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Hammer 
Re: some words on senseless attacks on ppc hardware
Posted on 27-Jan-2024 13:03:37
#775 ]
Elite Member
Joined: 9-Mar-2003
Posts: 5344
From: Australia

@agami

Quote:

agami wrote:

True, but I argue that the situation you've described above was not reality in most markets until 1994.

In 1992 and for most of 1993
1. In the largest PC market, USA, the gaming market was dominated by consoles.

That's a red herring.

Quote:

2. By most indications, UK was very similar to AU, or vice versa, and there too gaming was dominated by game consoles (to a lesser degree than USA) and "home" computers from Commodore and Atari.

That's a red herring with your game console argument.


Quote:

3. Gaming in the rest of west and east Europe was also much more skewed toward "home" computers from the likes of Commodore and Atari, which were more compatible with the standards of living in those countries.


4. A PC sold which is more capable of running games than an A1200 is not automatically a "gaming PC". So even if more 486 PCs were sold to deep pocketed early adopters in 1992 and 1993 than total A1200 sales, fewer of them were intended for gaming than the A1200.
I wouldn't be surprised if Apple sold more mac Performa 450s (LC III) units than A1200s in 1993, but that still didn't make it a target for FPS game developers.

Do you claim there were only 120,000 486 gaming PCs in 1992?

A1200 shipments in 1992 are in the 100,000s. Your argument is absurd.

Quote:

id Software didn't sell 4M Doom units in December 1993.

That's a red herring. I didn't claim there were "4M Doom units in December 1993".

I played the shareware version before I obtained the full Doom.

I did state PC's Doom (released in 1993) and Doom 2 (released in 1994) unit sales were 4 million.

Doom-capable gaming PCs are more than A1200/CD32 install base.

IDsoftware estimated another 15 million floating copies i.e. pirate copies.

Doom was competing against other games such as Star Wars X-Wing (1993) and IndyCar Racing (1993).

https://youtu.be/1B1jKjrRUmk?t=7
68030 50 Mhz (TF1230, C= AGA) VS 386DX-40 Mhz (ET4000AX) playing Doom.

There's a reason why Commodore UK pushed for CPU-accelerated A1200 game bundles.

https://youtu.be/KQDEKoRcXZc?t=334
i386DX-33 ET4000AX playing Doom.

CPU-accelerated A1200 game bundles would deliver a "32-bit" gaming experience that can't be done on SuperFX2-enhanced SNES.

Quote:

And not even when Doom II came out in May 1994. It took some time for that number to be reached. Thanks to a confluence of contributing factors all culminating in 1994.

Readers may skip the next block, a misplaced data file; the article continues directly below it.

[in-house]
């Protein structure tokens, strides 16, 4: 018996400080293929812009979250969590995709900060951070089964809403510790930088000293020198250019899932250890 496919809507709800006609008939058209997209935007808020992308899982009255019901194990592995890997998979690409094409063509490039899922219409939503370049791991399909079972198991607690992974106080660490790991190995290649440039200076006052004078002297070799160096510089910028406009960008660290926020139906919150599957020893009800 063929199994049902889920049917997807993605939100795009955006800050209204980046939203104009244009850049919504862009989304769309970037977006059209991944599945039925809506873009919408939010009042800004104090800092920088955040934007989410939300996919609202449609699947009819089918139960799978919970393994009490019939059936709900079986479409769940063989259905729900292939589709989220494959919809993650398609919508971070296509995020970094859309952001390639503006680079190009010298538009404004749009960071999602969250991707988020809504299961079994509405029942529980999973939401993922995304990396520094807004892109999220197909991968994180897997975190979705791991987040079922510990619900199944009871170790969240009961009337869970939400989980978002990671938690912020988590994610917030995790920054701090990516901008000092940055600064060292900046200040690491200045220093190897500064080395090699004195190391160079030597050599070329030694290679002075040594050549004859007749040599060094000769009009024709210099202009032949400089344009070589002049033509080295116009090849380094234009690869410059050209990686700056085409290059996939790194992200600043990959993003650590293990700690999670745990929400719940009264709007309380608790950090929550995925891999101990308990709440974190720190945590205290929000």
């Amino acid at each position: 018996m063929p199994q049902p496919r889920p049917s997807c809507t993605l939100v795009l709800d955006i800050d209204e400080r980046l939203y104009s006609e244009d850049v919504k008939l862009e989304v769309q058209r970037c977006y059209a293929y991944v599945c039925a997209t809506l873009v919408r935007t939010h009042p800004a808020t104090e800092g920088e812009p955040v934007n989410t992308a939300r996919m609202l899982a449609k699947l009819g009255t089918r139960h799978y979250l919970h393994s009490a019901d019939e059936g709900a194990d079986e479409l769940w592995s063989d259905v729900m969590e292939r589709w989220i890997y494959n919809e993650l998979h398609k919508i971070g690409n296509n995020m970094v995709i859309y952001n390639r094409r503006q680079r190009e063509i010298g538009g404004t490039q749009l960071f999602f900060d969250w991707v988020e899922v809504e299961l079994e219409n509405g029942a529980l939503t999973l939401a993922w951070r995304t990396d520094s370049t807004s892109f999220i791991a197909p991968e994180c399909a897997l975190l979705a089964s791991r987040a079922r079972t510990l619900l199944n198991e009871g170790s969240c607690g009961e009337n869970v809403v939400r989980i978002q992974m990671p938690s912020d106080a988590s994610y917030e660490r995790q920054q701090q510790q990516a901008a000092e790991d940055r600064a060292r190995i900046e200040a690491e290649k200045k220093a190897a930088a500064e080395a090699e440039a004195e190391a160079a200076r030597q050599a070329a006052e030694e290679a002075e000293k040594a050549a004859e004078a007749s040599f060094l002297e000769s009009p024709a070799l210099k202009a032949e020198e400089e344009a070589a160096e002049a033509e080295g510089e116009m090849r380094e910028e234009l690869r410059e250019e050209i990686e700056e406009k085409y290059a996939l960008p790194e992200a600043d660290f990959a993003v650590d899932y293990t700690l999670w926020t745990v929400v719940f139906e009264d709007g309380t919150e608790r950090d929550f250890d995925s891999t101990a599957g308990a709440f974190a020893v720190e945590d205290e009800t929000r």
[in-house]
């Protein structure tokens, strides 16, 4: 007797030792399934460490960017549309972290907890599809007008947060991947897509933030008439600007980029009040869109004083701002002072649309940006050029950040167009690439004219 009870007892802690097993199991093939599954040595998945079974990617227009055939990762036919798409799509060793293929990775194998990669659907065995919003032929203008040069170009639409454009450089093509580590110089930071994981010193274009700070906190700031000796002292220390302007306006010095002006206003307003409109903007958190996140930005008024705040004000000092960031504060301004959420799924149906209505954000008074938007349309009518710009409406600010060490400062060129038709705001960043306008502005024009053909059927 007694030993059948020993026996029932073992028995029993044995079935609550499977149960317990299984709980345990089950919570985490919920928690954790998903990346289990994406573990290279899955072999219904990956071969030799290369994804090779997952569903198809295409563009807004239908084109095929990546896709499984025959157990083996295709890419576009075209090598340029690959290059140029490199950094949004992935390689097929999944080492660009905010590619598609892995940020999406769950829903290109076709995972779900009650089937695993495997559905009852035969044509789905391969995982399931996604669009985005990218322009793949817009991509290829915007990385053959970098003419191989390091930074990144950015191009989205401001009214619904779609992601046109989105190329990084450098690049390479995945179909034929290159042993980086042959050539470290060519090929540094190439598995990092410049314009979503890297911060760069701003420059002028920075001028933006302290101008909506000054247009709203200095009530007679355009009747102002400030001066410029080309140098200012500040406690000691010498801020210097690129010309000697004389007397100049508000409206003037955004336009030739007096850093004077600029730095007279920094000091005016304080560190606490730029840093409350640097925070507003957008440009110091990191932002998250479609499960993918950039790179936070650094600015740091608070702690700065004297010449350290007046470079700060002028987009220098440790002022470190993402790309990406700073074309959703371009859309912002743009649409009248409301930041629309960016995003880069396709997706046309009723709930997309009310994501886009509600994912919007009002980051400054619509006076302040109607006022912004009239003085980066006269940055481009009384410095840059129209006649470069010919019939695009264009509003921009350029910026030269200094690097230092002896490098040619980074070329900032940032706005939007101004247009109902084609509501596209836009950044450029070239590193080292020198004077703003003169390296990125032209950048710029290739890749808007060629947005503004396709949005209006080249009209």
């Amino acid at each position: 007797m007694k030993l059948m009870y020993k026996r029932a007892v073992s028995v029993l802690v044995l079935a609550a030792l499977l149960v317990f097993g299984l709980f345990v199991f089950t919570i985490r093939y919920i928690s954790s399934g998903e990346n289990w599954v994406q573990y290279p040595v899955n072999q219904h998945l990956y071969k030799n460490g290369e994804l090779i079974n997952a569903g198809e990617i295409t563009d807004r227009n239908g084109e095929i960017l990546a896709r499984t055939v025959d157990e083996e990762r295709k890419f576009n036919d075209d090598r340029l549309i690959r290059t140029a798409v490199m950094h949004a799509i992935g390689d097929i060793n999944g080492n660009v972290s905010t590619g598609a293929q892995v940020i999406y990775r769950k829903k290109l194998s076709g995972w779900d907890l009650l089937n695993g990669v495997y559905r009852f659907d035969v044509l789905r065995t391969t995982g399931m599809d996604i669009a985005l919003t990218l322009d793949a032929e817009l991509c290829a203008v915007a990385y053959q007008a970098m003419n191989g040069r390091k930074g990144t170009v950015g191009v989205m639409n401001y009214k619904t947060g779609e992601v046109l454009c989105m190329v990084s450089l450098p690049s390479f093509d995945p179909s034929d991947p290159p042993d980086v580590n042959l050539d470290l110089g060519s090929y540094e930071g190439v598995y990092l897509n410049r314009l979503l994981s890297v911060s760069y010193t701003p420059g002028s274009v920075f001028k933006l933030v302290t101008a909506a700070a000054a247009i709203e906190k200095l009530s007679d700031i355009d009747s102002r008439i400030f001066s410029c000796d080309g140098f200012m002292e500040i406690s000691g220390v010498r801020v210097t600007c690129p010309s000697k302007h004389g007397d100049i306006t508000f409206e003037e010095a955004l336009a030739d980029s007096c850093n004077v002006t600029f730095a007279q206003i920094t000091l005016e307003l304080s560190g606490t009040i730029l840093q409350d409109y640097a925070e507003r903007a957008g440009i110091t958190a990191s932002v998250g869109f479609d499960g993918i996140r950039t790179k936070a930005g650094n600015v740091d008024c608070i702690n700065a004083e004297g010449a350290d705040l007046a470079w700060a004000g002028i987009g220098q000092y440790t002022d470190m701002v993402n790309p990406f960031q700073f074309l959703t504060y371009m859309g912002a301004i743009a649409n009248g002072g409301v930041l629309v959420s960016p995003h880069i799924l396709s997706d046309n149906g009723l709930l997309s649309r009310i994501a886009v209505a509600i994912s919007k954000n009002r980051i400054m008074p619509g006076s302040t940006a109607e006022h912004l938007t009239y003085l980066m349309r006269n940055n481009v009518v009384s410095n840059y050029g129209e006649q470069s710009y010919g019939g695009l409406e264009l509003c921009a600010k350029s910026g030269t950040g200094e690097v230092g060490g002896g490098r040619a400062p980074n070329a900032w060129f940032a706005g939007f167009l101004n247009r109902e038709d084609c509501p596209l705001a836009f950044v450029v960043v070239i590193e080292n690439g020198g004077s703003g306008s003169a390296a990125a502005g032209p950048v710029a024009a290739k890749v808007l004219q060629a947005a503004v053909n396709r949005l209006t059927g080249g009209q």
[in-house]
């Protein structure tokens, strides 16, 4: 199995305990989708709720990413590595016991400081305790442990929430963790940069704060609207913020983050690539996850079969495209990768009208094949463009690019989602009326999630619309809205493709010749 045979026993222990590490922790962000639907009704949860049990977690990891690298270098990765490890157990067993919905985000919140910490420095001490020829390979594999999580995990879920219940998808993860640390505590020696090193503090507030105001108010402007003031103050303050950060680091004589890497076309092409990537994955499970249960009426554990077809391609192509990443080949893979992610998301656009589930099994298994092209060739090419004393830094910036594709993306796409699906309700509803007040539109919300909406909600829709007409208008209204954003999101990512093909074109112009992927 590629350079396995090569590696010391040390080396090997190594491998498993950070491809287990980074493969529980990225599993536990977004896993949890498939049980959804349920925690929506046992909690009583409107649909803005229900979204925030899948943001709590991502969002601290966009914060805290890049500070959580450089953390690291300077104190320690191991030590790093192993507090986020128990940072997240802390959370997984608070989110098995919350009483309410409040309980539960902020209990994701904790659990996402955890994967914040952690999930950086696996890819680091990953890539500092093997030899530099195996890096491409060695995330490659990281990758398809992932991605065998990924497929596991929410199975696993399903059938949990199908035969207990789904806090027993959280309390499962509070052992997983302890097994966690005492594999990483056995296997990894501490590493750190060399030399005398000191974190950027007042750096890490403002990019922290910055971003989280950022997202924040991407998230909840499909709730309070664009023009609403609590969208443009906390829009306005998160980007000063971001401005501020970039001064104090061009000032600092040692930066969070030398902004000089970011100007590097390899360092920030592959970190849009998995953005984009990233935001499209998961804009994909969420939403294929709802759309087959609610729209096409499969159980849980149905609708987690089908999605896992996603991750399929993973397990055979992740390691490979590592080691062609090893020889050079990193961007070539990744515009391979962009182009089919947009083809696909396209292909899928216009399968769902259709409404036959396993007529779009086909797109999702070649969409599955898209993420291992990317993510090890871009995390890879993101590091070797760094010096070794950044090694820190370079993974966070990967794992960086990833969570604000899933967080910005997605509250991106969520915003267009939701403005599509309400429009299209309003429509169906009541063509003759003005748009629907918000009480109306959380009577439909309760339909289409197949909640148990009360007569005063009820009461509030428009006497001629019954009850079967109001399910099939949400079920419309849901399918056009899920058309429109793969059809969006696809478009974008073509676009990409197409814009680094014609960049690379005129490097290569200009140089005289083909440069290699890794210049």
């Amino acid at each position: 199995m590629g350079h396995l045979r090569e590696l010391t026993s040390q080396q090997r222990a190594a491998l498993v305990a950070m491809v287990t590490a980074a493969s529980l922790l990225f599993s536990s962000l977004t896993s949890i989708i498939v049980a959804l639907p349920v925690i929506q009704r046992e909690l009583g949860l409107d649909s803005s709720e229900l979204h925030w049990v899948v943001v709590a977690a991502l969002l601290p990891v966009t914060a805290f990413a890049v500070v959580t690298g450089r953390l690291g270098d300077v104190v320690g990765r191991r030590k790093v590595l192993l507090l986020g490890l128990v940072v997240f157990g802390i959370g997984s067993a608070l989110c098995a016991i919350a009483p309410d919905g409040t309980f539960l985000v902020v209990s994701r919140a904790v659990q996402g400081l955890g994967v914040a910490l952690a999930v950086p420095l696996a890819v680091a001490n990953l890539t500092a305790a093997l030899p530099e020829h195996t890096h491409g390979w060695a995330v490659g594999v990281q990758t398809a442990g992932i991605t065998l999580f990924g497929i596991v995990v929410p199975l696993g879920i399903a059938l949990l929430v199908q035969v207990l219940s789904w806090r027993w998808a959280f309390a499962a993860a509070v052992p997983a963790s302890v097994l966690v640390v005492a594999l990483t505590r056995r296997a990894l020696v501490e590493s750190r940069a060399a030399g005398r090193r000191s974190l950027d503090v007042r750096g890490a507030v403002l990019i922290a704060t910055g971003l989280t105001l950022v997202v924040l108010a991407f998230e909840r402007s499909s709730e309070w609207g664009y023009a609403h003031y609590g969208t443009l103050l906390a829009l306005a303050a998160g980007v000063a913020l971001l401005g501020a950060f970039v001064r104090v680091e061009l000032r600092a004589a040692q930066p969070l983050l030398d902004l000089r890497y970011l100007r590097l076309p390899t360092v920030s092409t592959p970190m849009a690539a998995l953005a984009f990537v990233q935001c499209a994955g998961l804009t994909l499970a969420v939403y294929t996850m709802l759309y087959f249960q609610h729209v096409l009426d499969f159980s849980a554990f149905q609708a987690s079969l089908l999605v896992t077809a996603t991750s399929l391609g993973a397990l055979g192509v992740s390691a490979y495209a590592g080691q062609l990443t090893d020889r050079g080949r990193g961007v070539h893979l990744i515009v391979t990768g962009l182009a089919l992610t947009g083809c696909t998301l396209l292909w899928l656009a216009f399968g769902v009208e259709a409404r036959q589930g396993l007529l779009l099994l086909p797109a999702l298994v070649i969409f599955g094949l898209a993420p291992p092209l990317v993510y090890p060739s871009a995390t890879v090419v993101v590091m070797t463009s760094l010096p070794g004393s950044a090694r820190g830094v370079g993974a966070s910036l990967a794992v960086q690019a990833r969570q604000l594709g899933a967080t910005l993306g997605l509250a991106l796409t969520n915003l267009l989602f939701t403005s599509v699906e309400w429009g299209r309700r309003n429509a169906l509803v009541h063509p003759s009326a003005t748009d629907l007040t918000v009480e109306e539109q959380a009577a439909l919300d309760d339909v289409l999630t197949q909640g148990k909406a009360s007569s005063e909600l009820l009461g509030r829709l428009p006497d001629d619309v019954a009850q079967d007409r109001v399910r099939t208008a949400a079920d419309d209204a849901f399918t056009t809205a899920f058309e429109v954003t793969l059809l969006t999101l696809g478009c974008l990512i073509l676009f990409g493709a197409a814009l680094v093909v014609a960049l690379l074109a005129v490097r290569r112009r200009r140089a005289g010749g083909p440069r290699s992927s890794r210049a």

A game has a self-life.

Last edited by Hammer on 27-Jan-2024 at 01:34 PM.
Last edited by Hammer on 27-Jan-2024 at 01:25 PM.

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Tom01 
Re: some words on senseless attacks on ppc hardware
Posted on 27-Jan-2024 23:31:30
#776 ]
Member
Joined: 5-Feb-2012
Posts: 11
From: Unknown

@Hammer

Quote:

Hammer wrote:
68040's FPU is useless for Doom.


Because Doom does not use the FPU. It is based on an integer Raycasting Alogrithm.

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matthey 
Re: some words on senseless attacks on ppc hardware
Posted on 27-Jan-2024 23:55:03
#777 ]
Elite Member
Joined: 14-Mar-2007
Posts: 2052
From: Kansas

Hammer Quote:

The Amiga has an uncompetitive price problem above the stock A500 and A1200.

Amiga wasn't price-competitive by 1992.


The mass produced Amiga 1200 was at the low end of mid-performance in 1992, low end in 1993 and practically obsolete in 1994. Increasing the CPU performance was relatively easy while increasing the chipset performance was difficult, especially with the lack of vision and planning by upper management.

Hammer Quote:

There's very little real-world IPC difference between 68020 and 68030, hence 28 Mhz 68020 would do the job. The fastest 68020 is a 33 Mhz variant.


The cost difference of a 68EC020 and 68EC030 was quickly closing and the cost of a 68EC030 became low enough to be compelling. There were likely to be better quantity discounts on the 68EC030 that was not at the high end of clock ratings. The 68030 is ~25% lower power than the 68020 offsetting much of the clock increase to power and heat, the data cache further reduces memory traffic and the 68EC030 has a full 32 bit address bus instead of the 24 bit address bus of the 68EC020 (larger memory expansions could be supported while PCMCIA slot and memory expansion conflicts could be avoided).

Hammer Quote:

The embedded argument is useless for the desktop computer market.


It's a good thing the RPi Foundation doesn't market or sell "useless" embedded CPU/SoC chips for the desktop market. A-Eon sells the AmigaNOne with embedded CPU/SoC chips for the desktop market but they are obsolete even for the embedded market.

Back in the Amiga days, C= bought mostly embedded CPUs. This allowed them to leverage economies of scale from the embedded market. It worked well enough until they needed higher performance CPUs and there wasn't adequate economies of scale to reduce CPU chip costs with Apple leaving the 68k market. Well, C= upper management was so oblivious that they didn't get that they needed to increase CPU performance to remain competitive or they would have at least upped the clock speed of the CPU with the very popular and high production embedded 68EC030. The 68060 would have been super for desktop, laptop and console use but the high end embedded market wasn't large enough at that time to drop the price, especially without Apple.

Hammer Quote:

https://techmonitor.ai/technology/motorola_plans_to_sample_the_68060_next_quarter

Motorola Inc yesterday finally launched the long-promised 68060 follow-on to the 68040, claiming that it matches the performance of the Intel Corp Pentium at less than half the price � it costs $263 at 50MHz when you order 10,000 or more and will sample next month



It would have been more accurate to say that the 68060 offered the per clock performance of the Pentium and costs less than half the price. A 100MHz Pentium P54C was planned by the time the 68060 launched in 1994.

68060@50MHz
90 DMIPS (1.8 DMIPS/MHz)
2.5 million transistors, CMOS